The researchers are studying SARS-CoV‑2 at Cemipai. This laboratory, which reports to the CNRS and Université de Montpellier, enables them to conduct research under even stricter microbiological safety conditions than those of their usual laboratory – and is referred to as a P3+ (class 3 pathogen) laboratory. The further into the laboratory you go, the more the pressure decreases so that no flow of potentially contaminated air can escape. A coverall finished off with a gown, mob cap, hood, three pairs of gloves, shoe covers, an FFP3 mask, and protective goggles: this personal protective equipment is essential but not so comfortable when the researchers are spending long hours working in a hermetic environment.

Olivier Moncorgé is observing human cells infected with SARS-CoV‑2 that has been genetically modified to express the mNeonGreen fluorescent protein. On the right, the green stains correspond to the cells infected with the virus. © Inserm/François Guénet

To study the mechanisms of the spread of SARS-CoV‑2, Olivier Moncorgé is observing primary human cells – which have the advantage of being actual targets of the virus, and also immortalized cell lines – which are easier to manipulate and can proliferate indefinitely in vitro. These have been infected with SARS-CoV‑2 that has been genetically modified to express the mNeonGreen fluorescent protein. The fluorescence enables live monitoring of its replication: the virus infects a cell, whose mechanisms it hijacks in order to produce virions, particles containing the viral genome and which can infect new cells. The more the screen fills up with green, the more the virus has infected cells.

On the left, the round and lighter-colored forms observed on the screen are the cells whose membrane has been destroyed by the virus, which are referred to as « lysed cells ». In the case of the influenza virus or SARS-CoV‑2, these stains can be visible to the naked eye and are referred to as lysis plaques. In order to determine the levels of infectious virus within a sample, the researchers must then perform virus titration, which is determined by counting these lysis plaques.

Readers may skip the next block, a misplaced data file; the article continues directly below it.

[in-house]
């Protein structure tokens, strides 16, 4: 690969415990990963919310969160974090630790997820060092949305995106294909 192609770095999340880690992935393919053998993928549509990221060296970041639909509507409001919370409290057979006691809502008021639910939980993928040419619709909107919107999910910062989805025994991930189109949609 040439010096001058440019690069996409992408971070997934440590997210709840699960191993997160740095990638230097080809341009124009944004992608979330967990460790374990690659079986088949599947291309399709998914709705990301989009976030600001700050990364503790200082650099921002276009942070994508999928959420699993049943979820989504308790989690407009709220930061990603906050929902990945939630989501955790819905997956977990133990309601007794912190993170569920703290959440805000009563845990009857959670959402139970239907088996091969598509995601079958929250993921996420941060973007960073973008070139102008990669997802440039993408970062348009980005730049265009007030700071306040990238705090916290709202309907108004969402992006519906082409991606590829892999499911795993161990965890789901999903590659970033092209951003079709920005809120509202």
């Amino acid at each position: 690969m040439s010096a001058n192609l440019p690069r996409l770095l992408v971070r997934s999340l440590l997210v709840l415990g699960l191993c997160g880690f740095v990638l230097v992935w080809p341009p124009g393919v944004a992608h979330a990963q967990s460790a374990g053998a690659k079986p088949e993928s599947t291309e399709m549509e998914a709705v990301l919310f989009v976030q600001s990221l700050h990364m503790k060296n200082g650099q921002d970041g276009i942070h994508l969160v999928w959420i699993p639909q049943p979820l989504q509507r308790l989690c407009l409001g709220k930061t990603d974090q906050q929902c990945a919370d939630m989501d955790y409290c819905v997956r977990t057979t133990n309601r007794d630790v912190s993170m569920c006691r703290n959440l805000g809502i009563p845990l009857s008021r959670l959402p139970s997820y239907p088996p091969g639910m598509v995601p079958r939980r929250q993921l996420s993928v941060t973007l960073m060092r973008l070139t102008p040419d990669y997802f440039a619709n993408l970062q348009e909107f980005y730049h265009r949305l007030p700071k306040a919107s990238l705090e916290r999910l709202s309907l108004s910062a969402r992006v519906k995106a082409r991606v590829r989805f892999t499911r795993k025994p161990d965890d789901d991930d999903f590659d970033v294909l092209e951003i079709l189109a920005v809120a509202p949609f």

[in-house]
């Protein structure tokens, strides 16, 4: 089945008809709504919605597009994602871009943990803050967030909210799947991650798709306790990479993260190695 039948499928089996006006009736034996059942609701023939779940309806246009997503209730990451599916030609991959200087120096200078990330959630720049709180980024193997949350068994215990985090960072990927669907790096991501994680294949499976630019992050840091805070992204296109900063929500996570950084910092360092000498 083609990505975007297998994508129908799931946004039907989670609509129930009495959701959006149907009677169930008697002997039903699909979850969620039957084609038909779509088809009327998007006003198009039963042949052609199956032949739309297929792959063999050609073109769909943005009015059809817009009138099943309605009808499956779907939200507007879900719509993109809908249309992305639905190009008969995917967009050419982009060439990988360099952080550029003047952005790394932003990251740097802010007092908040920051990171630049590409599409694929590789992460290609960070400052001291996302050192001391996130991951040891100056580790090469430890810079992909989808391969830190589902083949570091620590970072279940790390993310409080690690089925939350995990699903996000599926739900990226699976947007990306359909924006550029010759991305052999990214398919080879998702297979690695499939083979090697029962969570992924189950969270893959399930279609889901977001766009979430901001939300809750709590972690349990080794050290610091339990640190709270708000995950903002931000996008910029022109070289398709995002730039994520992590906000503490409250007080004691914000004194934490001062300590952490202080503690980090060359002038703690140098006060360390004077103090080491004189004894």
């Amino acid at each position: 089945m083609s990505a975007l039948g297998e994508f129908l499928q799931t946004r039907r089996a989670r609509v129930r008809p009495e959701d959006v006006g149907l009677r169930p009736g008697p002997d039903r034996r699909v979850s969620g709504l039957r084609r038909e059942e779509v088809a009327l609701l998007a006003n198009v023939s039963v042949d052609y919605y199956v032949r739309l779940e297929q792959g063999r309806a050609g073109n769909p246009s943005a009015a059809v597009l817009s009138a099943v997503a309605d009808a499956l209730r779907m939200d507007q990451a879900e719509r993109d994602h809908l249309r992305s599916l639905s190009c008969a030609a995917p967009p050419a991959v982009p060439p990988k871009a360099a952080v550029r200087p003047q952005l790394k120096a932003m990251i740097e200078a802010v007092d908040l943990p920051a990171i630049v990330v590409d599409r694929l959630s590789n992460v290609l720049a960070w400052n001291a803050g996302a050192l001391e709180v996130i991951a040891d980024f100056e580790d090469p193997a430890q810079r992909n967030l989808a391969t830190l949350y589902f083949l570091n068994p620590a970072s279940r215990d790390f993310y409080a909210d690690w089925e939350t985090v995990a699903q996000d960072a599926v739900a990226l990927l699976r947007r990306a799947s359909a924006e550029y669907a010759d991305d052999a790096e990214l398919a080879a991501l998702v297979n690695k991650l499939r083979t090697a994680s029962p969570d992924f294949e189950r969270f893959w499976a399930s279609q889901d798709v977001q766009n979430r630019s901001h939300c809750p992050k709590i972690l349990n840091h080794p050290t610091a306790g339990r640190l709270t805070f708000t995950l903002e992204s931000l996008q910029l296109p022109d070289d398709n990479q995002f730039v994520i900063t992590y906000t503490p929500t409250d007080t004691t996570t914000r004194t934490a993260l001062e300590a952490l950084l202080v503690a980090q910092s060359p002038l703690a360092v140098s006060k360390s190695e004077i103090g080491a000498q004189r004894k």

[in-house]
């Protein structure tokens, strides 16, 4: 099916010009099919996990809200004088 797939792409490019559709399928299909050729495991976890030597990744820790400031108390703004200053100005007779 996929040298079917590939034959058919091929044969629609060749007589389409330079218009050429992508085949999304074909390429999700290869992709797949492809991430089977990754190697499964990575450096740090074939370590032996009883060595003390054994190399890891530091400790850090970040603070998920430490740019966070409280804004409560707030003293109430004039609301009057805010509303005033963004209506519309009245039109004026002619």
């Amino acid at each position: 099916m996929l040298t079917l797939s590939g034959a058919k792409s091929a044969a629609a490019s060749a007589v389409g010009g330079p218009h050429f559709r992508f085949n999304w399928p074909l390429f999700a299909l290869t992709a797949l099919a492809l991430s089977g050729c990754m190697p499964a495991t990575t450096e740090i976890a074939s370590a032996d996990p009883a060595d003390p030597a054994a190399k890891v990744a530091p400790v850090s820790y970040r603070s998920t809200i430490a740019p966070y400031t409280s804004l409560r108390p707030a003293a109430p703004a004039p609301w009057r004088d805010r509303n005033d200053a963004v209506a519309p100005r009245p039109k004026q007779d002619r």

In the right-hand plate, the wells contain cells that have been placed in contact with different compounds to test their potential antiviral activity. Once infected, the cells will be lysed by the virus unless a compound protects them from infection. Should any cells remain at the end of infection, they will be colored purple, whereas a well that contains dead cells will be translucent. This test is a quick and simple way of identifying antiviral activity against SARS-CoV‑2. © Inserm/François Guénet
Joe McKellar © Inserm/François Guénet

PhD student Joe McKellar is studying the action mechanisms of the antiviral protein MX1. This enzyme plays a major role in inhibiting viral replication. The proteins of the MX family (MX1 and MX2) are capable of inhibiting many viruses, such as those of influenza A or acquired immunodeficiency, responsible for AIDS. The blue areas are the nuclei of the cells, which here are of human origin. The green areas signify the presence of MX1 proteins. In humans, this protein is excluded from the nucleus (on the left) whereas in mice, the MX1 protein is located in the nucleus (on the right). Yet these differently-located proteins are both capable of blocking the influenza virus. Studying the location of these proteins helps us to better understand the mechanisms set in motion when the cell defends itself against a virus.